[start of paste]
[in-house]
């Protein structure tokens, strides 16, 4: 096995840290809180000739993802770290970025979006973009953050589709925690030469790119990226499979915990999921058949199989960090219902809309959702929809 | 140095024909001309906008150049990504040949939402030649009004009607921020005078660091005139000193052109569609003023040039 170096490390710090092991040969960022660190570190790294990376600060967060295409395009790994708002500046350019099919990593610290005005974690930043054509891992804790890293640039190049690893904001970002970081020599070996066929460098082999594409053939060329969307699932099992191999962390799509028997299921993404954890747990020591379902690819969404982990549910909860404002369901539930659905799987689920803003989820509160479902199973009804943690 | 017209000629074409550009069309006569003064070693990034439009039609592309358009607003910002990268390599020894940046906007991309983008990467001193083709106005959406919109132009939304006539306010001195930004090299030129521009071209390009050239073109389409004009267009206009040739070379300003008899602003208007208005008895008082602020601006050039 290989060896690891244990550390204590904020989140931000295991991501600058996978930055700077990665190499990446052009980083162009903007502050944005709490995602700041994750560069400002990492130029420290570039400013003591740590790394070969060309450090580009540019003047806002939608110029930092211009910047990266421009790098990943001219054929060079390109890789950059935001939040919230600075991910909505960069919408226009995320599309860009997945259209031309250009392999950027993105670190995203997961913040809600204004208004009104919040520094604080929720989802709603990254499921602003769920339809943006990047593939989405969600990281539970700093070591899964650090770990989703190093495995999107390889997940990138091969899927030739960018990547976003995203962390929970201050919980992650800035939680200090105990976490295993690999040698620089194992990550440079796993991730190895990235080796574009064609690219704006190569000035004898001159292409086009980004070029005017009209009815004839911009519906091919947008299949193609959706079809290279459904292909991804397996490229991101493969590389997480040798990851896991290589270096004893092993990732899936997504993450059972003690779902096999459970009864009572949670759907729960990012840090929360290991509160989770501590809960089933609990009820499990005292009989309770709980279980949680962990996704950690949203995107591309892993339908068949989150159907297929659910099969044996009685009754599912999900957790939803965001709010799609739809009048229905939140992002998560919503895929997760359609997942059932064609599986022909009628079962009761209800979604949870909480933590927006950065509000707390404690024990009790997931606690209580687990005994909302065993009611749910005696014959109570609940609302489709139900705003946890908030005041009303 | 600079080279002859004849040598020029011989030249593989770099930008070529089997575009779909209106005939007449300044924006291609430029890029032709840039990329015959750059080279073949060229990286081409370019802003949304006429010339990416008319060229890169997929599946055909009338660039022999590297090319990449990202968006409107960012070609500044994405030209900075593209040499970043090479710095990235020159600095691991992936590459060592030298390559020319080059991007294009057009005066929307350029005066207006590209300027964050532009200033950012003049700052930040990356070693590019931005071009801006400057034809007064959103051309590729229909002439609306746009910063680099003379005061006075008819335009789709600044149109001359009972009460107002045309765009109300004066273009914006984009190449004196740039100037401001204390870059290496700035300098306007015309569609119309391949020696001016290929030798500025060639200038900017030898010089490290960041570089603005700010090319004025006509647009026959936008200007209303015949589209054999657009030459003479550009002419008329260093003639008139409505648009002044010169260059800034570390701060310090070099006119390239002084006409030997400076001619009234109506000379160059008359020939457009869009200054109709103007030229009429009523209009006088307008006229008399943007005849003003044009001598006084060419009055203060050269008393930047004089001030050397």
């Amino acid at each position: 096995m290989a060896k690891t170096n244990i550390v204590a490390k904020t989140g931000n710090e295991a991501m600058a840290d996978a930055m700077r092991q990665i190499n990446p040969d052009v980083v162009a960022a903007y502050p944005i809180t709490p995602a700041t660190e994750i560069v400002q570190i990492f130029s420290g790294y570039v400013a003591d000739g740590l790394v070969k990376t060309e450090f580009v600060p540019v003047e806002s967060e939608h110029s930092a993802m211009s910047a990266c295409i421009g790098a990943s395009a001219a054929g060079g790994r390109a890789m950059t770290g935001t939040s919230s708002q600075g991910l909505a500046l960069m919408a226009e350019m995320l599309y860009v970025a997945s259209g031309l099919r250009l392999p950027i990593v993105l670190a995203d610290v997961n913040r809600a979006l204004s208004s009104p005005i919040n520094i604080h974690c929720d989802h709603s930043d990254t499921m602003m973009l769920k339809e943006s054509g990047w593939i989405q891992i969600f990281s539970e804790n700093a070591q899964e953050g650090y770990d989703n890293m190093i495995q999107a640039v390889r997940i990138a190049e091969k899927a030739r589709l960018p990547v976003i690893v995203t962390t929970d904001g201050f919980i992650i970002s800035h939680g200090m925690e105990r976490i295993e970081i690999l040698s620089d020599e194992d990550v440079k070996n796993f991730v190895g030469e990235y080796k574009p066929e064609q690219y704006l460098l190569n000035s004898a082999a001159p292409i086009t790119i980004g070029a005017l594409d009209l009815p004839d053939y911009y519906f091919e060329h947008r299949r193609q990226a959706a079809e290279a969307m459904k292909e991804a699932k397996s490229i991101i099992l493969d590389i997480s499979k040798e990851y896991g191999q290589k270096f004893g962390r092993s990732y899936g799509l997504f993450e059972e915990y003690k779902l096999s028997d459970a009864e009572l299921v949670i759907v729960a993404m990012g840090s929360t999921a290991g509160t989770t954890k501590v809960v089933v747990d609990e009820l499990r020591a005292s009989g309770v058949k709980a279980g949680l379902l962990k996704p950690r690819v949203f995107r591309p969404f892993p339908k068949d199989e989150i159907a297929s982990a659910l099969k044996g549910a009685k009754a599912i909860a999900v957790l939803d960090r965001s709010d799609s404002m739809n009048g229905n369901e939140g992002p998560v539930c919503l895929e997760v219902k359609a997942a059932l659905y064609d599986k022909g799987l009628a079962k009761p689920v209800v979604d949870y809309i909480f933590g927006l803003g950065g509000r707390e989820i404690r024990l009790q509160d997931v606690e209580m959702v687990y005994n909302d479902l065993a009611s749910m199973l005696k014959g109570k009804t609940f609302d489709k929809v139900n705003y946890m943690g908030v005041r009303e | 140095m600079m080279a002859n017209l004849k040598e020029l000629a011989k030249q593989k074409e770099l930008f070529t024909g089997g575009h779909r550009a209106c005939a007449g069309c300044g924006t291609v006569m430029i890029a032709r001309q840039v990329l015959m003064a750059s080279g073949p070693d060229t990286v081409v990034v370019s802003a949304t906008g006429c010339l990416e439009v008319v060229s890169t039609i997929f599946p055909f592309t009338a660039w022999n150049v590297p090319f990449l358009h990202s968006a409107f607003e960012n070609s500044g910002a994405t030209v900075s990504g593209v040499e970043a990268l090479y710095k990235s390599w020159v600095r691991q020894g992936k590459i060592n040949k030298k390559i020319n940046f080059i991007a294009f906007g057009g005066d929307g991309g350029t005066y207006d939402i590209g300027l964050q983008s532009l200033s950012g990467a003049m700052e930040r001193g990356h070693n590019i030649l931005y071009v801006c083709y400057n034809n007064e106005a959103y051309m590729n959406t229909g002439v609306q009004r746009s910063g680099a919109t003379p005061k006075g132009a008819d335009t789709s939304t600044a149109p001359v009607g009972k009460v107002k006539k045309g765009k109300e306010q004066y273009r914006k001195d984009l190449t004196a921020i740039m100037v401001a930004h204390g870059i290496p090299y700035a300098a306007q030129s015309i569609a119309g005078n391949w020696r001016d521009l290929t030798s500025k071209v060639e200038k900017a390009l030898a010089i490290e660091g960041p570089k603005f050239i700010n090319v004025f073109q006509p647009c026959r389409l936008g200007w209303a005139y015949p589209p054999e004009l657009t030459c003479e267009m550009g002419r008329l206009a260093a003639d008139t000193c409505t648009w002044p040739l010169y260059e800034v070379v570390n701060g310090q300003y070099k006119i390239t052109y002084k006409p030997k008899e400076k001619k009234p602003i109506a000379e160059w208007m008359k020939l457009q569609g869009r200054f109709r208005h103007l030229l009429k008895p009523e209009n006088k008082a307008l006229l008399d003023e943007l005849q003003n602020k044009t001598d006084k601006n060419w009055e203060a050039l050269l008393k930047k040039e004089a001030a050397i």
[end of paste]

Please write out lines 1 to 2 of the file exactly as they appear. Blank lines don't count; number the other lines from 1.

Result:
[in-house]
């Protein structure tokens, strides 16, 4: 096995840290809180000739993802770290970025979006973009953050589709925690030469790119990226499979915990999921058949199989960090219902809309959702929809 | 140095024909001309906008150049990504040949939402030649009004009607921020005078660091005139000193052109569609003023040039 170096490390710090092991040969960022660190570190790294990376600060967060295409395009790994708002500046350019099919990593610290005005974690930043054509891992804790890293640039190049690893904001970002970081020599070996066929460098082999594409053939060329969307699932099992191999962390799509028997299921993404954890747990020591379902690819969404982990549910909860404002369901539930659905799987689920803003989820509160479902199973009804943690 | 017209000629074409550009069309006569003064070693990034439009039609592309358009607003910002990268390599020894940046906007991309983008990467001193083709106005959406919109132009939304006539306010001195930004090299030129521009071209390009050239073109389409004009267009206009040739070379300003008899602003208007208005008895008082602020601006050039 290989060896690891244990550390204590904020989140931000295991991501600058996978930055700077990665190499990446052009980083162009903007502050944005709490995602700041994750560069400002990492130029420290570039400013003591740590790394070969060309450090580009540019003047806002939608110029930092211009910047990266421009790098990943001219054929060079390109890789950059935001939040919230600075991910909505960069919408226009995320599309860009997945259209031309250009392999950027993105670190995203997961913040809600204004208004009104919040520094604080929720989802709603990254499921602003769920339809943006990047593939989405969600990281539970700093070591899964650090770990989703190093495995999107390889997940990138091969899927030739960018990547976003995203962390929970201050919980992650800035939680200090105990976490295993690999040698620089194992990550440079796993991730190895990235080796574009064609690219704006190569000035004898001159292409086009980004070029005017009209009815004839911009519906091919947008299949193609959706079809290279459904292909991804397996490229991101493969590389997480040798990851896991290589270096004893092993990732899936997504993450059972003690779902096999459970009864009572949670759907729960990012840090929360290991509160989770501590809960089933609990009820499990005292009989309770709980279980949680962990996704950690949203995107591309892993339908068949989150159907297929659910099969044996009685009754599912999900957790939803965001709010799609739809009048229905939140992002998560919503895929997760359609997942059932064609599986022909009628079962009761209800979604949870909480933590927006950065509000707390404690024990009790997931606690209580687990005994909302065993009611749910005696014959109570609940609302489709139900705003946890908030005041009303 | 600079080279002859004849040598020029011989030249593989770099930008070529089997575009779909209106005939007449300044924006291609430029890029032709840039990329015959750059080279073949060229990286081409370019802003949304006429010339990416008319060229890169997929599946055909009338660039022999590297090319990449990202968006409107960012070609500044994405030209900075593209040499970043090479710095990235020159600095691991992936590459060592030298390559020319080059991007294009057009005066929307350029005066207006590209300027964050532009200033950012003049700052930040990356070693590019931005071009801006400057034809007064959103051309590729229909002439609306746009910063680099003379005061006075008819335009789709600044149109001359009972009460107002045309765009109300004066273009914006984009190449004196740039100037401001204390870059290496700035300098306007015309569609119309391949020696001016290929030798500025060639200038900017030898010089490290960041570089603005700010090319004025006509647009026959936008200007209303015949589209054999657009030459003479550009002419008329260093003639008139409505648009002044010169260059800034570390701060310090070099006119390239002084006409030997400076001619009234109506000379160059008359020939457009869009200054109709103007030229009429009523209009006088307008006229008399943007005849003003044009001598006084060419009055203060050269008393930047004089001030050397």